This is a response from one of our readers, “I appreciate your attempts at educating the public concerning the source of their food. We all want to eat every day. Sustainable agriculture, the term is tossed around nowadays. Naturally it is a concept dear to my heart. With all my hard work and effort, I can not say that I have reached the stage of being self sustainable.
For some reason I have always had an interest in food production, paid attention and put two and two together. for instance, Long time ago, while still living in Germany, I noticed that since modern agriculture has been in full swing, and reliance on chemical fertilizers is heavy, that though the fields look lush and green, sometimes, on a corner and sometimes a whole strip, where the farmer missed a spot in fertilizer application, the corn is yellow and knee high. If there was no artificial fertilizer applied, the whole field would look that way and there would not be a crop.
When I was young, I lived through the transition of age old practices to modern agriculture. The land where I grew up has been continually farmed for a couple thousand years. During that time, it basically had maintained a reliable state of fertility. The farmers knew that you can not just take, you have to give back and you have to give back as much as you take in order to keep equilibrium. The farmer also practiced a tried and true system of crop rotation. Something that I observed, since I still saw fields tended the old way (I come from a very backwards region) were the relative lack of weeds and harmful insects. On my grandparents farm, where we raised oats, wheat and rye, also potatoes, mangels and turnips, the ground was never, ever treated with herbicides, there was no such thing yet, and yet, our fields were not infested. The hayfields, which we would have called meadows, had not been touched in probably hundreds of years. A variety of grasses, herbs and wildflowers grew and made very fragrant hay that kept animals healthy. Also, the hay was cut before the plants went to seed and so weeds were not spread onto fields by surviving seeds in the manure. I had to learn the hard way that you can not use old, spoiled hay as mulch as it is full of weed seeds nowadays.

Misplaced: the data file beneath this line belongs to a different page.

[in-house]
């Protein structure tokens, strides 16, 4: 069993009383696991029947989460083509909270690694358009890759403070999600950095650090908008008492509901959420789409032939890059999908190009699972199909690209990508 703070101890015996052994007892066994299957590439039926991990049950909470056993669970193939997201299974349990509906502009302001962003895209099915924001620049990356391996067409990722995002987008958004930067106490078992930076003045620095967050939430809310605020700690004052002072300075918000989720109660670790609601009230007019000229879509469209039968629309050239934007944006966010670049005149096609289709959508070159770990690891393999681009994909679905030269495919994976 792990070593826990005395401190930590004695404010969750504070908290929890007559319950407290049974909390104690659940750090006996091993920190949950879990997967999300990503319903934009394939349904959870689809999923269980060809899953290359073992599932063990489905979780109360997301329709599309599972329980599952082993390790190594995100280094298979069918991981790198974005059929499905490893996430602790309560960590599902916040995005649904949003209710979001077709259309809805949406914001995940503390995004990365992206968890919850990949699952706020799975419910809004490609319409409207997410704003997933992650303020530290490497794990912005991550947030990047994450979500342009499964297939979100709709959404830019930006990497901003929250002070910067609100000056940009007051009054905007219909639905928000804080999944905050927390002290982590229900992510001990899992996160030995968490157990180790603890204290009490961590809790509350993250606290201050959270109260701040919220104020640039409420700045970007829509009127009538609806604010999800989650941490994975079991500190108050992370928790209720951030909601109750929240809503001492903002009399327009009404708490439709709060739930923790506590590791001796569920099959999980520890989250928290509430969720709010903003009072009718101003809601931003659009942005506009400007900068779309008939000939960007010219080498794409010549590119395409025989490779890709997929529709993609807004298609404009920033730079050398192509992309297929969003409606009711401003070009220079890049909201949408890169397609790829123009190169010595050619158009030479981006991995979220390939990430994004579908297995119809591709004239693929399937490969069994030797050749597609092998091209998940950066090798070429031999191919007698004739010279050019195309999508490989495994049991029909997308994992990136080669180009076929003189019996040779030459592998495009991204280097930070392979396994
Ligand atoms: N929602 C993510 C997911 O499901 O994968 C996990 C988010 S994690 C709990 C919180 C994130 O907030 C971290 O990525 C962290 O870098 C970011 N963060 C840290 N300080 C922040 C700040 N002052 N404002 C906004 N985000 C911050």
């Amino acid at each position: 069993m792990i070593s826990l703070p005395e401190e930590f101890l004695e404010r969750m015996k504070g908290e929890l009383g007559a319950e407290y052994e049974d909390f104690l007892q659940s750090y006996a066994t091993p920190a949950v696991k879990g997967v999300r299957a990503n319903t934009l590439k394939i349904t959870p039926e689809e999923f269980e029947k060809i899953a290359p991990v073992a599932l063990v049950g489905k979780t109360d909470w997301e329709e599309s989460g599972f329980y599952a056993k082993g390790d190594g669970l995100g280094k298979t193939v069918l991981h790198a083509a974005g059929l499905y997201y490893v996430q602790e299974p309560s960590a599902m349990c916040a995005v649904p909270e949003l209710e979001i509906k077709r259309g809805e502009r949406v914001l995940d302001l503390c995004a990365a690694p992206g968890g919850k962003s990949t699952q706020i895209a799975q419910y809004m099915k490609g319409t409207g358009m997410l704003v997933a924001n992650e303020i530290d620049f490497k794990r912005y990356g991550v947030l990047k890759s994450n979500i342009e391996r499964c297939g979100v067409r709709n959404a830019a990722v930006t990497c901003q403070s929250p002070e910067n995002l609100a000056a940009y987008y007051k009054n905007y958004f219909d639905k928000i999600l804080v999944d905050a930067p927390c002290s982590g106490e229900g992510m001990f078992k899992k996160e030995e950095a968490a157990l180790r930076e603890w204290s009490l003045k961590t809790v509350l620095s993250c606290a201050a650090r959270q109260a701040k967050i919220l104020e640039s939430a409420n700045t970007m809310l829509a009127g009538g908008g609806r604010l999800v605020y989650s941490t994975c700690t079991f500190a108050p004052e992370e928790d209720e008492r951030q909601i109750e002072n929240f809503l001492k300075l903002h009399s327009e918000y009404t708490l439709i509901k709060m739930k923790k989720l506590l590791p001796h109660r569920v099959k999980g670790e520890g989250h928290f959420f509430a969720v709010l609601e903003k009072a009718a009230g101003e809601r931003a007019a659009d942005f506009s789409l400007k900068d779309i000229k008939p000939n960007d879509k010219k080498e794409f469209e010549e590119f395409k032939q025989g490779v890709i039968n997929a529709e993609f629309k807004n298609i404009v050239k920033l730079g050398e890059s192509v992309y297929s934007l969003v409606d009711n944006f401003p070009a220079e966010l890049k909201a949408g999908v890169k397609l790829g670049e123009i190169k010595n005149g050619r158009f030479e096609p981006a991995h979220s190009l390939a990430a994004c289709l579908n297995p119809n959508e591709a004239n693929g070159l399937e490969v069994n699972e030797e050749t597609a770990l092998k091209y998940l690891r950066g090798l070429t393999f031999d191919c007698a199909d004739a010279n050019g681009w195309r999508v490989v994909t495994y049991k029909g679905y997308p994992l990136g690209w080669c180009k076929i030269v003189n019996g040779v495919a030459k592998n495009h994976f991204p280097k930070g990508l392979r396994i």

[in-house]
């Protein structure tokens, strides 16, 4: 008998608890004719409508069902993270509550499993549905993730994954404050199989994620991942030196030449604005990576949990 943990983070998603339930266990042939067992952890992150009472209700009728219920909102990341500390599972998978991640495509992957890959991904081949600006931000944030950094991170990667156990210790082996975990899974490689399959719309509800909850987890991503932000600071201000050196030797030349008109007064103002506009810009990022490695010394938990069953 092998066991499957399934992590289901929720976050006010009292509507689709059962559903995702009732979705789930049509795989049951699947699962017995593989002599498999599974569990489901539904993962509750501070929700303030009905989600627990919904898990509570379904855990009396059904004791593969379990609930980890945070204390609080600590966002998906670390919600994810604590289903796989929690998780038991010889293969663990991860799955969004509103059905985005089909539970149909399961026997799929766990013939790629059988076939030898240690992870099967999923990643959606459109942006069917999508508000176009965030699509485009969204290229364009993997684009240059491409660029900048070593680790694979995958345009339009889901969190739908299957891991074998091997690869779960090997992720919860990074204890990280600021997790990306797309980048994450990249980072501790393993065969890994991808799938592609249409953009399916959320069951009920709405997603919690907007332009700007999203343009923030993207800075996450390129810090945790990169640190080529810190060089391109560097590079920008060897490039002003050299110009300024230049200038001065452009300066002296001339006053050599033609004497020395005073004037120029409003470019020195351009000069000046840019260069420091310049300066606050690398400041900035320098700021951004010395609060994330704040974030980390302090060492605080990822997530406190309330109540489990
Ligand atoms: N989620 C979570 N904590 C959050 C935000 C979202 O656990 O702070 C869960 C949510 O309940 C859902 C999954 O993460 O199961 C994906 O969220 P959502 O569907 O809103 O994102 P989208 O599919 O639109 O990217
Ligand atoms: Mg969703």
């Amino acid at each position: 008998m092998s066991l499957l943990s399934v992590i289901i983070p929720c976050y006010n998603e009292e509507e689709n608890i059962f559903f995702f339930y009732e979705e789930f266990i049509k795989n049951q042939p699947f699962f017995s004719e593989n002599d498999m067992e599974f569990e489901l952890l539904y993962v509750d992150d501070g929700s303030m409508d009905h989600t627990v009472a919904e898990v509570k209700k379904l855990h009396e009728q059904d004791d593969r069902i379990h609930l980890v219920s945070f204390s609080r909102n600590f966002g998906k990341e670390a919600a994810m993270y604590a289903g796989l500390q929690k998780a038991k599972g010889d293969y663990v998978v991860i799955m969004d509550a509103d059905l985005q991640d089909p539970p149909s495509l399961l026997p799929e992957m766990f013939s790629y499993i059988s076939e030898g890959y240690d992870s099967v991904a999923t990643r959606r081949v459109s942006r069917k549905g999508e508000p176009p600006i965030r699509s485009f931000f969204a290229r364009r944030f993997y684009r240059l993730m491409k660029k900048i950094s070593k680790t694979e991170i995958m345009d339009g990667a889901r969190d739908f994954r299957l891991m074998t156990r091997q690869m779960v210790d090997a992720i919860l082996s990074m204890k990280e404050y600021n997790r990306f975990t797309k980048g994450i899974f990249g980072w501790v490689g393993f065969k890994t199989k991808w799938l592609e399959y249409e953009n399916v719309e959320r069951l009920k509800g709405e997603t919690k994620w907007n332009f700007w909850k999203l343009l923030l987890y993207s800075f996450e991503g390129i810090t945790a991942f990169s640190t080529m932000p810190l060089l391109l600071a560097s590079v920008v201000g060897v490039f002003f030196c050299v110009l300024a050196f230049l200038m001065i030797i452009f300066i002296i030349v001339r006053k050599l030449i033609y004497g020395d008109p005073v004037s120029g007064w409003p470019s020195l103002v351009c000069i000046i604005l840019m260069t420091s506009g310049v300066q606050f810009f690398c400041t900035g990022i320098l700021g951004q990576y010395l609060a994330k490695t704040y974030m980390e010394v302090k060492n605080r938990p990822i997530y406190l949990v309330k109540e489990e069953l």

Sustainable agriculture is like the famous "circle of life". The old dies and gives substance to the new. On my own place, I have worked very hard for several years to improve the soil. Basically I have employed a system that would best be referred to as "robbing Peter to pay Paul" as I am dependent on soil building mulch, manure, etc., that has been grown somewhere else. I try to be as natural as possible, but the hay my little cows eat, was grown on somebody else's unnatural field. Nevertheless, Paul has gotten richer. I am trying to apply all means to improve and help the natural effort of the soil to repair it.
Basically by growing green
manure cover crops and interseeding things like ladino clover which takes
nitrogen from the air and transfers it to the soil. In my attempt to learn the local flora, I
noticed that in some woodland where I was digging up some wildflowers, the soil
looked rich and friable, much different than just a few yards away in the
adjoining pasture. It is to be safely assumed, that a hundred some years ago,
this was the general condition of most of the bottom lands. It is a sad situation. Wendell Berry, whom I
would consider a chronicler of good farming practices, had a character in one
of his books says, “When the white man came to this country, he fell in like a
pig in a corncrib wasting the abundance. We all have read the numbers, the
unfathomable tons of good soil that has been washed away, irreplaceable. I
consider it to be good economy to sell produce locally. Of course that is not
sustainable agriculture at the soil level. Like a neighbor told me when I first
moved here, you can not grow anything without